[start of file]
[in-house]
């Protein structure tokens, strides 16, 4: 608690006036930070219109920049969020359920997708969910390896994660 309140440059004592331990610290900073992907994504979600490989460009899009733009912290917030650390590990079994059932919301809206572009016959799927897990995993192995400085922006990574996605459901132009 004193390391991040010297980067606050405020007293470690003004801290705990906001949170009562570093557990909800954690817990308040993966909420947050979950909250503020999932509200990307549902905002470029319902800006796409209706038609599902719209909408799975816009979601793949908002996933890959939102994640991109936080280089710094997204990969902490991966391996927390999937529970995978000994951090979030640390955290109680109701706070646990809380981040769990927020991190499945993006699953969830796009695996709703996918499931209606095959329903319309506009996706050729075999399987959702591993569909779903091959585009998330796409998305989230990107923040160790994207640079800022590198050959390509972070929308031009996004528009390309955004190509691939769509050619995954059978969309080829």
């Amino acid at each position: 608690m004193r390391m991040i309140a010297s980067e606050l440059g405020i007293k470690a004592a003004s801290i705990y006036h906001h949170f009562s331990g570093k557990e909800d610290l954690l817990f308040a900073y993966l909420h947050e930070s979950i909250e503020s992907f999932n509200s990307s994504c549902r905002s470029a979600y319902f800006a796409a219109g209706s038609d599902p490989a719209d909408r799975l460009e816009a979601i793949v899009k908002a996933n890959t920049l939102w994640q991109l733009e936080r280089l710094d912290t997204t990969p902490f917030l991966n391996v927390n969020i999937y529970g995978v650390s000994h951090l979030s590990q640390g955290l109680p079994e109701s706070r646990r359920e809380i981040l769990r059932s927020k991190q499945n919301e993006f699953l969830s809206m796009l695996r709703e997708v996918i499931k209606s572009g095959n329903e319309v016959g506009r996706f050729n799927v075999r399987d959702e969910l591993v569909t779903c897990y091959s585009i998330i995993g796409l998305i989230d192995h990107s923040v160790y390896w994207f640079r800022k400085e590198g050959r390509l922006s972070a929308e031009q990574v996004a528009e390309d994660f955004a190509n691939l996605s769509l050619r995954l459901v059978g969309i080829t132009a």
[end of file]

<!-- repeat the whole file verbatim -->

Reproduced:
[in-house]
């Protein structure tokens, strides 16, 4: 608690006036930070219109920049969020359920997708969910390896994660 309140440059004592331990610290900073992907994504979600490989460009899009733009912290917030650390590990079994059932919301809206572009016959799927897990995993192995400085922006990574996605459901132009 004193390391991040010297980067606050405020007293470690003004801290705990906001949170009562570093557990909800954690817990308040993966909420947050979950909250503020999932509200990307549902905002470029319902800006796409209706038609599902719209909408799975816009979601793949908002996933890959939102994640991109936080280089710094997204990969902490991966391996927390999937529970995978000994951090979030640390955290109680109701706070646990809380981040769990927020991190499945993006699953969830796009695996709703996918499931209606095959329903319309506009996706050729075999399987959702591993569909779903091959585009998330796409998305989230990107923040160790994207640079800022590198050959390509972070929308031009996004528009390309955004190509691939769509050619995954059978969309080829």
């Amino acid at each position: 608690m004193r390391m991040i309140a010297s980067e606050l440059g405020i007293k470690a004592a003004s801290i705990y006036h906001h949170f009562s331990g570093k557990e909800d610290l954690l817990f308040a900073y993966l909420h947050e930070s979950i909250e503020s992907f999932n509200s990307s994504c549902r905002s470029a979600y319902f800006a796409a219109g209706s038609d599902p490989a719209d909408r799975l460009e816009a979601i793949v899009k908002a996933n890959t920049l939102w994640q991109l733009e936080r280089l710094d912290t997204t990969p902490f917030l991966n391996v927390n969020i999937y529970g995978v650390s000994h951090l979030s590990q640390g955290l109680p079994e109701s706070r646990r359920e809380i981040l769990r059932s927020k991190q499945n919301e993006f699953l969830s809206m796009l695996r709703e997708v996918i499931k209606s572009g095959n329903e319309v016959g506009r996706f050729n799927v075999r399987d959702e969910l591993v569909t779903c897990y091959s585009i998330i995993g796409l998305i989230d192995h990107s923040v160790y390896w994207f640079r800022k400085e590198g050959r390509l922006s972070a929308e031009q990574v996004a528009e390309d994660f955004a190509n691939l996605s769509l050619r995954l459901v059978g969309i080829t132009a």